A significant portion of marketing strategy has shifted toward being customer-centric, emphasizing the relationship between a business and its target audiences rather than just the high quality of products and services. This trend is exemplified in the e-commerce arena by the growing importance of personalization as well as targeted deals. However, according to Forrester principal analyst James McQuivey, organizations need to take things further to build "the ultimate customer relationship."
Creating positive relationships with customers has become much more complex due to the number of touchpoints between brands and their target audiences. As McQuivey aptly noted, the ultimate customer experience must be able to accommodate in-person interactions as well as the wide range of digital ones that are now available.
"Need new technical abilities? You'll find that out quickly as you try to build a digital relationship. Need a new organizational approach to the customer? Need to develop new products? All of this will become crystal clear once you move beyond your brand relationship and try to build the ultimate customer relationship," McQuivey wrote.
The foundation for such a relationship is delivering value to customers and doing so in a way that actually engages them with the company. For example, McQuivey highlighted the Starbucks Rewards system. This allows customers to accumulate points and earn free drinks for regularly participating in the program. What makes this initiative successful is the focus on convenience. Users can create accounts on the Starbucks website to view their point balances and review the rewards they may be able to earn.
A strategy for digital connection
One of the barriers to achieving better customer relationships is the impact of technology. As McQuivey noted, many organizations are unsure of where to focus, and this is true for business-to-business and business-to-consumer companies. For instance, developing a customer-facing mobile application requires a certain degree of maturity in technical infrastructure as well as software development expertise. Should organizations that do not already have those resources make investments to release the app? The decision-making process becomes even more complex when considering the myriad choices that can go into a large-scale digital engagement project. Ultimately, the right strategy will depend on the unique needs of a given organization.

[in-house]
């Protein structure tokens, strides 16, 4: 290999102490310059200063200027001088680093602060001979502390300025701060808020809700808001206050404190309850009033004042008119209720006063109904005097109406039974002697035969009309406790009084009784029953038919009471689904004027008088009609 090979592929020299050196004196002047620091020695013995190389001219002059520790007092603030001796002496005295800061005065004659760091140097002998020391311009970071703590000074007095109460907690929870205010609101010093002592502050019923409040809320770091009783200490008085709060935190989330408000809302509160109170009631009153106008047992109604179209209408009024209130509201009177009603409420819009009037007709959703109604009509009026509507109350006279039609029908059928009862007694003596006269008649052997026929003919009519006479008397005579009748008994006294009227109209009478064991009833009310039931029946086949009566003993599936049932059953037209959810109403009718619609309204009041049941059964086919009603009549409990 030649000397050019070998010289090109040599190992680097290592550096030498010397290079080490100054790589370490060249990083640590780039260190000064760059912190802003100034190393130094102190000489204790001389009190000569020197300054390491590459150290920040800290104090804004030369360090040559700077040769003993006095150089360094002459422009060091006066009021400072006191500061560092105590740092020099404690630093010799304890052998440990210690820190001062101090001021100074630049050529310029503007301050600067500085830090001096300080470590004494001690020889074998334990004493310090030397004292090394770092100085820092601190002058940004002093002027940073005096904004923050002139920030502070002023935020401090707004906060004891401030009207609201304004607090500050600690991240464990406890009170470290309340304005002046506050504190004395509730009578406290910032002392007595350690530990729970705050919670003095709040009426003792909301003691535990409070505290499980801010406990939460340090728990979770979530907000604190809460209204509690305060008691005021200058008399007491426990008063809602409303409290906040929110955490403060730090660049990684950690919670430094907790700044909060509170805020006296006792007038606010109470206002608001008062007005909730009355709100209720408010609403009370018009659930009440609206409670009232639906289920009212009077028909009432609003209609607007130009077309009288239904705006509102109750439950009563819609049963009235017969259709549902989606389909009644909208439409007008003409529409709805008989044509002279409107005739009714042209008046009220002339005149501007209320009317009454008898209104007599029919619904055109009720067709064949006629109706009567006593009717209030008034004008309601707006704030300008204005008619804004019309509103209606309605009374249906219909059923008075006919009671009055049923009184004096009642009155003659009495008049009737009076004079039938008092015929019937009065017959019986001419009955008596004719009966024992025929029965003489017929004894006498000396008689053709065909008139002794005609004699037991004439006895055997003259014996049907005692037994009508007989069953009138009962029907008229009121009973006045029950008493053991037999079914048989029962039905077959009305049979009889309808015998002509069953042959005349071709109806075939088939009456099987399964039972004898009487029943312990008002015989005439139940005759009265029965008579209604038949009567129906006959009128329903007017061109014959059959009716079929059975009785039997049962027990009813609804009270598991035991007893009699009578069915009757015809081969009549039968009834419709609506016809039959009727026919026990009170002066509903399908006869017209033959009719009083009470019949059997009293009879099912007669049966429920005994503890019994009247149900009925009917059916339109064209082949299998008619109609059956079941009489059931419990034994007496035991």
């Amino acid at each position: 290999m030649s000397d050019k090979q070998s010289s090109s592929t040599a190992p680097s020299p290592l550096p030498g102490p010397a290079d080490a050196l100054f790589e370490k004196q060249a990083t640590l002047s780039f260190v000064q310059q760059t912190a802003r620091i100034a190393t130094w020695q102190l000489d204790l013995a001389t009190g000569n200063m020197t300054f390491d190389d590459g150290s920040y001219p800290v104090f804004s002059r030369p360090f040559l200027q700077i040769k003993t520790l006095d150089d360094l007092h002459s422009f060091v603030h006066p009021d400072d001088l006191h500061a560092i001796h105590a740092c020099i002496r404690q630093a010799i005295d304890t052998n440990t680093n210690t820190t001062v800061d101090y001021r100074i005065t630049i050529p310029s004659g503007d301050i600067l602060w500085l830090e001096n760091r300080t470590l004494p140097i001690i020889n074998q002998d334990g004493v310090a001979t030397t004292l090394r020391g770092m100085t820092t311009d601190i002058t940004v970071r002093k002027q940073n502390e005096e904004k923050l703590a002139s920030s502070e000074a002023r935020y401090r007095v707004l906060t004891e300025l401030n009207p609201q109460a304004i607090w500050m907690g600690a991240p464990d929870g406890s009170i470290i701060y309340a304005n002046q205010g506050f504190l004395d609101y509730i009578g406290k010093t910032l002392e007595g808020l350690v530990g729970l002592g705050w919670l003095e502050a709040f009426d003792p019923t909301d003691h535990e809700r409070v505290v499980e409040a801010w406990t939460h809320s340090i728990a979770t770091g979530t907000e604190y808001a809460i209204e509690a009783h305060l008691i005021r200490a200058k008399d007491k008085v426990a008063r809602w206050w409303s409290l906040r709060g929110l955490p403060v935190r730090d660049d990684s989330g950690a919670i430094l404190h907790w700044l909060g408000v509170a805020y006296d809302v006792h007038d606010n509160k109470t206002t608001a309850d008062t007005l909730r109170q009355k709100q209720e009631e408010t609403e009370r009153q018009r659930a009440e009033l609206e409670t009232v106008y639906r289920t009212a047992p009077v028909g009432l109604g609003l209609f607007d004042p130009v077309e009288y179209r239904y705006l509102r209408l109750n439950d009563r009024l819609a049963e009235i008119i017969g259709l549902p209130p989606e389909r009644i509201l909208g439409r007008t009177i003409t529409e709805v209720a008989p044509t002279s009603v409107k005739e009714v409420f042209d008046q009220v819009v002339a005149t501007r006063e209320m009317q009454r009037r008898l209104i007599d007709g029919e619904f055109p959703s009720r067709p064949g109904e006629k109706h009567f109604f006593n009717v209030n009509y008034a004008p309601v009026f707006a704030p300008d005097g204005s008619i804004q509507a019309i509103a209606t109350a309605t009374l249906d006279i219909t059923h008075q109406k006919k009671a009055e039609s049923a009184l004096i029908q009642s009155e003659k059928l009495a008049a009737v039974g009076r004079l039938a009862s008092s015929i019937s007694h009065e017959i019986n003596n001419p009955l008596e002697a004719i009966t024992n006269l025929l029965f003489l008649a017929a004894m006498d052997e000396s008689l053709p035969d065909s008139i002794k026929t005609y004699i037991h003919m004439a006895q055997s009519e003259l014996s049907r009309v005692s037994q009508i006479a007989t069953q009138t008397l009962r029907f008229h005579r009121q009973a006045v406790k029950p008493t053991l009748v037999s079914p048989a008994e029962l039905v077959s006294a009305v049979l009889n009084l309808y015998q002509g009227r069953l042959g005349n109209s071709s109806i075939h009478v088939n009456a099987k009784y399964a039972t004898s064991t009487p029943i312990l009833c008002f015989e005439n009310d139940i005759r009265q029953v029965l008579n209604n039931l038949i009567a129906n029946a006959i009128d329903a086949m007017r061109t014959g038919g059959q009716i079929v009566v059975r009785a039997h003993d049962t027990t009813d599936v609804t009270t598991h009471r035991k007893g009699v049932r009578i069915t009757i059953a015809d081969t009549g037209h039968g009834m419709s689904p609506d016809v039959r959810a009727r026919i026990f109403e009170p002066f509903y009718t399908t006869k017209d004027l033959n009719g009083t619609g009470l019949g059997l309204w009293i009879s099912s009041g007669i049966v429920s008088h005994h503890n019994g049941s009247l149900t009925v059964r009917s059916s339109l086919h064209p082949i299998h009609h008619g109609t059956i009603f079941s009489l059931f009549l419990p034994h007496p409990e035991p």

It will be helpful to assess current capabilities and identify the organization's strong points - this is where internal teams should initially focus. When considering the weaker areas, stakeholders will need to assess how to best fill in the gaps. It may make sense to hire additional staff for an initiative that could become a foundational element for the business. For other projects, outsourcing IT service may be more cost effective and allow internal teams to better utilize their strengths.
Particularly for expanding organizations, cloud computing solutions are likely to enter the discussion. Imagine being able to quickly deploy new IT resources to completely revamp the website or leverage cloud storage to enable collaboration among a global marketing team. Of course, enthusiasm for these capabilities must be met with some objectivity. Organizations will need to ensure their IT teams have the necessary tools to monitor usage and keep costs under control. Otherwise, the expenses associated with the cloud can outpace the technology's value.
A thorough partner-vetting framework and appropriate strategy for implementation enables IT to complement the strengths of a given organization. For example, Massage Envy recently found itself struggling to innovate as the business grew. Baseline magazine reported that the need to consistently maintain Web-based scheduling tools for numerous locations took up a large amount of time.
"The choice was either to staff up as we grew or to look for a strategic partnership that would allow us to better expand the business," Massage Envy CIO Dan Miller told the news source. "The decision to outsource day-to-day infrastructure and operations has allowed us to incubate new and better technologies that advance the business."
As industries such as cloud computing become more competitive, many vendors are looking to add value beyond their technical deployments. This means vendors are acting more like technology partners by providing insight into how their services can be implemented to best fit their customers' goals. In Massage Envy's case, its service provider allowed the company to enhance disaster recovery and business continuity, Baseline reported. Where as the organization formerly had to shut down its systems for upgrades, it can now keep mission-critical processes running. Additionally, shifting some of the routine maintenance to the cloud enabled Massage Envy to develop new apps to improve the value it provided to customers.
Organizations adopting managed services will need to take the time to consider how a third party's expertise and resources can fit into an overall IT strategy. While some may choose to fully outsource software, those with the need for customization and control may find more value in cloud infrastructure they can use to build out their own software resources. The key factor to keep in mind in the digital relationship-fueled world is how to keep business running smoothly while delivering the most value to the customer.
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